All aboard the Covid-19 rollercoaster

Plus a Q&A with career coach Lydia Newell on how to take control of an unpredictable career

The Freelance Parent is currently a free service-based newsletter aimed at helping its subscribers thrive professionally and personally. If you find this week’s issue helpful, please consider supporting the newsletter by donating £3 here and sharing with your friends. Don’t forget your donation can be claimed as an expense against your business too.

I was adamant that I wasn't going to begin today’s newsletter moaning about lockdown. So I'll begin with a joke that I stole from the movie The Chicago 7 instead. Here goes…

Why do the French only eat one egg for breakfast? Because one egg is un oeuf.

Jokes aside, I hope you are doing ok with the new lockdown restrictions if you’re reading this from the UK. I’ve had a funny couple of weeks which I’m blaming on a combination of pandemic-induced anxiety with London moving into Tier Two restrictions, and the astrological phenomena of Mercury being in retrograde (I blame it on everything). For the first time in a long time, I started to worry if freelancing was going to work for me anymore with the economy in such disarray. (I did exactly the same last time Boris made a big announcement).

But I quickly snapped out of it after I had solid work for next month booked in and my catastrophic imagined future was abated. Of course, these periods of worry always existed before Covid-19 but the pandemic seems to have taken the usual freelance concerns - late invoices, unanswered emails and slow periods - and supersized them with steroids.

I also started to think a lot more about my career as a whole. Since the pandemic happened, my long-term goals have gone out of the window and I started to take it month by month, unsure of how my work would be affected. But today's TFP guest, career coach Lydia Newell reminds us that setting goals and thinking about what we want from our work long-term is always helpful and important. More of that to come.

With all of this nervous energy buzzing around, I've found a lot of comfort in podcasts and really enjoyed listening to the motivational speaker and life coach, Gabrielle Bernstein, on Oprah’s Super Soul Conversations. In this episode, Gabrielle speaks about her difficult journey to motherhood and how controlling she became as she tried to conceive; cancelling work plans nine months ahead as she believed she’d have a newborn baby. She thought she could micro-manage her way to a positive test but Mother Nature just wasn't playing ball.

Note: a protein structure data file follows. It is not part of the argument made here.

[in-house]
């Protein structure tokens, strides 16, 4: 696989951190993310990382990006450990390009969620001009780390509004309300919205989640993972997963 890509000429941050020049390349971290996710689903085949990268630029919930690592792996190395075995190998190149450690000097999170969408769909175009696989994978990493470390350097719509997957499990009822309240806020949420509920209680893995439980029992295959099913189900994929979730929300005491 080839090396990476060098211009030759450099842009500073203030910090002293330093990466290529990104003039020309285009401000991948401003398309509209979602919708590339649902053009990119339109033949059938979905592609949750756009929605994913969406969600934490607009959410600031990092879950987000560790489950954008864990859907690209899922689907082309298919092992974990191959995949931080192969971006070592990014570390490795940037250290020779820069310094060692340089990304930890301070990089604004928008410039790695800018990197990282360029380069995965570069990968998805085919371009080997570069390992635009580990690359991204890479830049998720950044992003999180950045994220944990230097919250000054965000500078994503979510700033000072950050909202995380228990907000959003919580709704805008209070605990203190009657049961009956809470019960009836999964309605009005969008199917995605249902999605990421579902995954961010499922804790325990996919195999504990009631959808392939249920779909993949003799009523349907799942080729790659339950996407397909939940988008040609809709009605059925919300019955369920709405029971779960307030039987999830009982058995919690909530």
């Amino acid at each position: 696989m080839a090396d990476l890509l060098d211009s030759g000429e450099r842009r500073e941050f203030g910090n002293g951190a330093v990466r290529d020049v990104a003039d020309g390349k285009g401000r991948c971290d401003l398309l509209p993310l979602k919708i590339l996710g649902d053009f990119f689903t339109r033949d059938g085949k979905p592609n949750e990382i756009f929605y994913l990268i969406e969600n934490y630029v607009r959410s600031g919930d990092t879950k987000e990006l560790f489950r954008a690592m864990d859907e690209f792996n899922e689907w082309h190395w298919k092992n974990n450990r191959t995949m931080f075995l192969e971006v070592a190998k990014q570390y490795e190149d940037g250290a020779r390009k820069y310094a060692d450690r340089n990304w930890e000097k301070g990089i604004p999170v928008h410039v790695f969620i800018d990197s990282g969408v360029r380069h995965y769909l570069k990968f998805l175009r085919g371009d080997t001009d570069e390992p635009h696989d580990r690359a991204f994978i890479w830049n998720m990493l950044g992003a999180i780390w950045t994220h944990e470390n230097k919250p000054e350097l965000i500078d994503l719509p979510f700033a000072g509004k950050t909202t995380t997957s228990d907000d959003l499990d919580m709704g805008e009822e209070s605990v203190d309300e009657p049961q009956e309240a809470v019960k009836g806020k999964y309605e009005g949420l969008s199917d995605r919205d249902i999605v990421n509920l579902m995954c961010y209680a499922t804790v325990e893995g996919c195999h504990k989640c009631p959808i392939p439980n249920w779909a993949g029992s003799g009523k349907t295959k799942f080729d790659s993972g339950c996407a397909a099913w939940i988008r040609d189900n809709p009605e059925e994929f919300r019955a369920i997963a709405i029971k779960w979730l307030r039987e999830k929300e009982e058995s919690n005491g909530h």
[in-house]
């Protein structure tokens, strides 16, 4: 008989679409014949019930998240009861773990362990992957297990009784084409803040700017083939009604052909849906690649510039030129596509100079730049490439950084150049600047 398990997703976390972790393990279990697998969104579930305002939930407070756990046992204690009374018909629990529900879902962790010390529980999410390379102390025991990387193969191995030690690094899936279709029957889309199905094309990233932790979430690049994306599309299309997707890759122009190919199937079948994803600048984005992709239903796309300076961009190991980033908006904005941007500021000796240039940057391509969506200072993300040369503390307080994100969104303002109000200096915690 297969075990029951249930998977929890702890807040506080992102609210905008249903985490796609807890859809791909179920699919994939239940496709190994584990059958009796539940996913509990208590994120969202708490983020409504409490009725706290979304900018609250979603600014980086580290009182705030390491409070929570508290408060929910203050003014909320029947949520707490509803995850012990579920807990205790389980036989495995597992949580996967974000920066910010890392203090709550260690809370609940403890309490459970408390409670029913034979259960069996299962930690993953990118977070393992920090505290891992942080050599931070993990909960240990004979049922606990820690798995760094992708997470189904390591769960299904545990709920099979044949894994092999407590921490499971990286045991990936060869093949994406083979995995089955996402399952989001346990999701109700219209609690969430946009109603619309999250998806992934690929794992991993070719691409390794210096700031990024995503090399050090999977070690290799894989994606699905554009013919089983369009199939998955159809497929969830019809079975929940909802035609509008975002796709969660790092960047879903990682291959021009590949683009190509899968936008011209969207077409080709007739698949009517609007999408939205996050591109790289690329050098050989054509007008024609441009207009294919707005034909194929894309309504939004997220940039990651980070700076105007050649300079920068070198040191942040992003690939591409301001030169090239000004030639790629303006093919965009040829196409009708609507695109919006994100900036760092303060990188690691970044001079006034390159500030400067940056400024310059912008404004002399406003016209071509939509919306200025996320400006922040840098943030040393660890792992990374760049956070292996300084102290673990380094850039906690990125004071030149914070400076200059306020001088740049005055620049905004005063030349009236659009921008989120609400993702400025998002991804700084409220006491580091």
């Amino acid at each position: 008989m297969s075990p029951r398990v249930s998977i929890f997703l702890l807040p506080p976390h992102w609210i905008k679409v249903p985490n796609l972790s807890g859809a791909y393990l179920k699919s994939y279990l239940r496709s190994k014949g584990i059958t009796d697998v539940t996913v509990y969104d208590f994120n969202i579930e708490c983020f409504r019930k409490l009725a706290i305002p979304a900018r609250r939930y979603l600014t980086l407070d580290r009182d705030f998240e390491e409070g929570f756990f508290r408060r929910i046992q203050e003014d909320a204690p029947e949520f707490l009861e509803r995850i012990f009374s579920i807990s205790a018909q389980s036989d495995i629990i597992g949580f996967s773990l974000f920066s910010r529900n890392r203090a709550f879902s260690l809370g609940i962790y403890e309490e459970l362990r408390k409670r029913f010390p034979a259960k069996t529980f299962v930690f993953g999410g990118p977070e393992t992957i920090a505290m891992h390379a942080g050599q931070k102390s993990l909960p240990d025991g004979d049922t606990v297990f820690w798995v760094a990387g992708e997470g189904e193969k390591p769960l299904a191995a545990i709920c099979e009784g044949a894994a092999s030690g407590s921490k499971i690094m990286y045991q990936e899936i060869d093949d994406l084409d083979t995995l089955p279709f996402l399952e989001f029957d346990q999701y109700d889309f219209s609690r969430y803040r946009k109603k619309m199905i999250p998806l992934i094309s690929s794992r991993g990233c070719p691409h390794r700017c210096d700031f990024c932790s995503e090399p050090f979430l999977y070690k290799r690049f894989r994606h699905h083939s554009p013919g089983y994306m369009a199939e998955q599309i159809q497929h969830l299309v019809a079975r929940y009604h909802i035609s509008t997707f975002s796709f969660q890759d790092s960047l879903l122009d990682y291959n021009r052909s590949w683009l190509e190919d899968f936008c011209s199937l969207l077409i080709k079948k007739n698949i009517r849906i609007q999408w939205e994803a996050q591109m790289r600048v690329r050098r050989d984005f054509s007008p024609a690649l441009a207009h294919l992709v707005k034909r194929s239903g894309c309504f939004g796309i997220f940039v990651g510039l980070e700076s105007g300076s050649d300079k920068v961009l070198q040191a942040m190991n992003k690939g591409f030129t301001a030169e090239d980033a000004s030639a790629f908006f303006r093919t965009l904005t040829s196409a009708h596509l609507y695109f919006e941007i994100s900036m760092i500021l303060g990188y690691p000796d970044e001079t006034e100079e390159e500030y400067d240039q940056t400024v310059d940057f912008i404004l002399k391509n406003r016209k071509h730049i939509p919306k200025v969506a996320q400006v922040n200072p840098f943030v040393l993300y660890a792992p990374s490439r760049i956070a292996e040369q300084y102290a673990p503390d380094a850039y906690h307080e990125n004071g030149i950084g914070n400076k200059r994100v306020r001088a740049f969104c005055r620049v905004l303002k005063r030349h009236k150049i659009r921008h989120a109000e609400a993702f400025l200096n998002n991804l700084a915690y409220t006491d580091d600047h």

“I felt fear, shame, inadequacy and that I wasn’t good enough. I can’t make this happen,” Gabrielle says. That was until a dear friend of hers, Jordan reminded her that she was thinking about it all wrong. “He said, ‘Honey, what is wrong with you. This is not how we do things. Ask the universe for help”. He made Gabrielle see that once she surrendered and got out of the way, things would work out on their own - some how.

So she started to live her life in a more flexible way; doing what made her feel good in the moment and not trying so hard to get what she wanted. She put her trust in the universe and believed she’d get there in the end - just not in the way her Filofax had planned. Her son Oliver came into the world a couple of years later, three years after she started trying.

I also listened to comedian Adam Buxton’s eponymous podcast with one of my favourite authors, Zadie Smith. She opened up about how much she has struggled during (the first) lockdown. She described how helpless she felt at being ‘just a creative’ and how redundant she suddenly felt watching front-line workers do so much for others when she was doing nothing at all. To try and fight this feeling and give herself purpose, she started writing about her personal experience of Covid-19. The project helped to lift her mood and when she sent one of the essays to a friend, she commented on how helpful it was to hear of how someone else was managing it all. So Zadie has now published six of the deeply personal essays she wrote in the early weeks of lockdown in a book, Intimations. While trying to bring some much-needed comfort to the wider world, Zadie also addresses questions such as what it means to submit to a new reality - or to resist it, what the relationship between time and work is and, in our isolation, what do other people mean to us? She's also donating all of the proceeds to Covid-19 charities. My copy is arriving tomorrow and I can't wait to devour it.

Of course, not everything I consumed this week was as high brow or introspective. I also watched Emily in Paris on Netflix which I suggest everyone watch. It's cheesy, clichéd and just the tonic for a second lockdown.